Dirty Politics in Pristine Maldives
Maldives President Abdulla Yameen meets Indian Prime Minister Narendra Modi at the SAARC Summit in 2014.
Image Credit: Narendra Modi via Flickr.com

Dirty Politics in Pristine Maldives


Three powerful public figures in the Maldives say they are victims of a murky political witch-hunt by President Abdulla Yameen, who, ironically, wouldn’t have been in office without their support in the controversial ousting of former President Mohamed Nasheed three years ago.

Gasim Ibrahim, resort tycoon and leader of the Jumhooree Party, alleges that he has received death threats and that his business interests are being hurt. Earlier this month, his party severed ties with the ruling Progressive Party of Maldives.

Mohamed Nazim, meanwhile, was until last month the defence minister, but he was sacked on charges of “treason” after police raided his home. Authorities claimed he was in possession of a 9mm pistol, bullets, and improvised explosive device. Nazim’s lawyers say he was framed, implying that the firearms were planted by police.

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Earlier, in December, Ahmed Faiz Hussain was removed as chief justice of the Supreme Court on the grounds of “incompetence,” although that allegation was never substantiated. “Today will be written down as a black day in the constitutional history of the Maldives. I state this is a black day for the constitution,” he said after his removal.

Until recently, all three were seen as on Yameen’s side in the country’s political divide. That divide is fed by an ideological clash between pro-democracy, moderate Muslims, represented mostly by Nasheed, and those in the camp of former authoritarian President Maumoon Abdul Gayoom – like his half-brother Yameen – who call for conservative Islam to dominate politics and society.

Three years ago, Gasim was among the three powerful figures who were seen as the main actors in the overthrowing of Nasheed, who became president in 2008 after three decades of rule by Gayoom.

Nasheed claimed that “police officers and army personnel loyal to the old government mutinied and forced me, at gunpoint, to resign” on February 7, 2012.

Mohammed Waheed, Nasheed’s deputy at the time, backed the mutinying police in a speech telecast on the VTV channel, which is owned by Gasim. After Nasheed’s exit, Waheed laid claim to the office of the president.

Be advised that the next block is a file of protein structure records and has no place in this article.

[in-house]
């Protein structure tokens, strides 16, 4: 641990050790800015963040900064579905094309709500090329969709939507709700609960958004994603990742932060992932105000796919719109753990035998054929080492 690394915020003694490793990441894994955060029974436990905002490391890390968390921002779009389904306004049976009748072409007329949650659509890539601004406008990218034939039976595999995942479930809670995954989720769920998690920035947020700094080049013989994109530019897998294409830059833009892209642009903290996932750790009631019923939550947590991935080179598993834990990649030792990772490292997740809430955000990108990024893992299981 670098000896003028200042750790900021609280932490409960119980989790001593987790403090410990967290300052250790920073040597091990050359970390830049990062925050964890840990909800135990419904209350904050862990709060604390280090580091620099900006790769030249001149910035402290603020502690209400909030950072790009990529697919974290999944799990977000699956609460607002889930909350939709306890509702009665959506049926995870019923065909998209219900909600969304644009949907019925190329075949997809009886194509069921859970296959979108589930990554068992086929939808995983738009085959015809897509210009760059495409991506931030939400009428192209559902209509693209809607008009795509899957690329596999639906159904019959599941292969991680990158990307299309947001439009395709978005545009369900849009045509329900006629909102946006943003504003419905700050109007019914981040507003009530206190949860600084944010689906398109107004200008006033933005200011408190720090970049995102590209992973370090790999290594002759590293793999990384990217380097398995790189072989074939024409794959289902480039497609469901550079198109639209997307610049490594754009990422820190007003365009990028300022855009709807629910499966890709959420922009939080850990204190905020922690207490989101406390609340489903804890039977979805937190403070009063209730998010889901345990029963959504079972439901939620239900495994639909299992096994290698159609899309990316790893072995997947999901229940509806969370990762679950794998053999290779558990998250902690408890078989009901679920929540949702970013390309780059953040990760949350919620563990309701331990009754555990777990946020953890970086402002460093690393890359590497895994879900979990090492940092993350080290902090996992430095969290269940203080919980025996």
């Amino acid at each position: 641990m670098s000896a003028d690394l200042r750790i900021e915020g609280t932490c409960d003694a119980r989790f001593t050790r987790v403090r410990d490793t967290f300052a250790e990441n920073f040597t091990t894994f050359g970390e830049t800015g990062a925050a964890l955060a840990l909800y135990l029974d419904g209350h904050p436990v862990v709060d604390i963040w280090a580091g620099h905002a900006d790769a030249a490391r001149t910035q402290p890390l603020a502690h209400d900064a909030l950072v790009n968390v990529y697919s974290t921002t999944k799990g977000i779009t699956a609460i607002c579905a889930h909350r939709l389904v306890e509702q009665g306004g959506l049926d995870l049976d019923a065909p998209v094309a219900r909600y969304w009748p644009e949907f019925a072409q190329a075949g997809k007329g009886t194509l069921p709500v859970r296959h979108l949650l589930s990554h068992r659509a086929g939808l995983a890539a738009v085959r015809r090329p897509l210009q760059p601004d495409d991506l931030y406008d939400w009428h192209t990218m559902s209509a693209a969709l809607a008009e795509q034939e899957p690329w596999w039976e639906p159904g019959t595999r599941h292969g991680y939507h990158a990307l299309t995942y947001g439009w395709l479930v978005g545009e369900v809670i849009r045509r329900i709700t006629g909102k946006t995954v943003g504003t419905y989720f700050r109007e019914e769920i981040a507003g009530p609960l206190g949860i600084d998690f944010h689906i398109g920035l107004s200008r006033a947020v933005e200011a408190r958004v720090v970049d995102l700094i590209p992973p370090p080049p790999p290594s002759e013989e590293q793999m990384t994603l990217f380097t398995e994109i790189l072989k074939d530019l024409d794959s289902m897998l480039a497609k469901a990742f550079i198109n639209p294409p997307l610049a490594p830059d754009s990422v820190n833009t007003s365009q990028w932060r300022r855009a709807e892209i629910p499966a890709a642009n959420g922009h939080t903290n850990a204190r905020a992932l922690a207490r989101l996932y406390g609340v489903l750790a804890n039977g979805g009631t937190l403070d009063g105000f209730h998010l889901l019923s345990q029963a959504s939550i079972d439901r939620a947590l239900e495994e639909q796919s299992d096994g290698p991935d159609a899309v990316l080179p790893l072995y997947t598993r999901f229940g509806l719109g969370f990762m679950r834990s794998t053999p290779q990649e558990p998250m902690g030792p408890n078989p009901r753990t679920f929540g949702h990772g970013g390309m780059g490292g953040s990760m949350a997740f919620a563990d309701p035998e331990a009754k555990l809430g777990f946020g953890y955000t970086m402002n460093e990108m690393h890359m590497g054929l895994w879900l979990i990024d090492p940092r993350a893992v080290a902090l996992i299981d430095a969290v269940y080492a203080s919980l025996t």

Around the same time, Aishath Azima Shukoor, an attorney general under Gayoom’s rule, sought to convince Chief Justice Faiz Hussain to support a petition urging the Supreme Court to validate Nasheed’s ouster, according to a leaked document allegedly signed by then opposition political parties.

Gasim was also allegedly part of the team that lobbied the apex court, which reportedly agreed in principle to the opposition’s plea.

Playing his part, Nazim issued an ultimatum to Nasheed, demanding his immediate resignation on the day of the alleged coup. And he received his reward. He was made defence minister under Waheed, and was retained by Yameen.

Then, during the presidential election in 2013, when Nasheed won nearly 47 percent of the votes, just short of the 50 percent needed for outright victory, Gasim went to the Supreme Court alleging irregularities – although international observer groups found the election free and fair. The court annulled the election results, which helped the Gayoom camp to delay the election until Yameen’s victory could be assured.

Even as Gasim, Nazim and Faiz Hussain continue to complain, perhaps regretting their support for Yameen, Gayoom and his supporters publicly celebrated the third anniversary of Nasheed’s resignation.

On February 7, Gayoom tweeted: “Happy 7th February to all patriotic Maldivians! Let us move forward in unity n peace!” Home Minister Umar Naseer followed suit, saying, “… A proud day for Maldives, Islam and the constitution…”

The Maldives claims to have a 100 percent Muslim population, and bans dissemination of any idea that contradicts Islam. True democracy could possibly change that status quo, and it is that fear which drives conservatives to keep a tight lid on civil and political rights.

The international community issues statements condemning the subversion of democracy and violations of human rights in the Maldives, but is careful to keep whoever is at the helm of the archipelago on their friends’ list. After all, the Maldives lies close to vital sea lanes in the Indian Ocean, where China is seeking greater influence.

As for the tens of thousands of tourists who visit the Maldives on their dream vacations every year, they only see the blue sea and white sand beaches, far removed from the political hothouse of Malé, the national capital.

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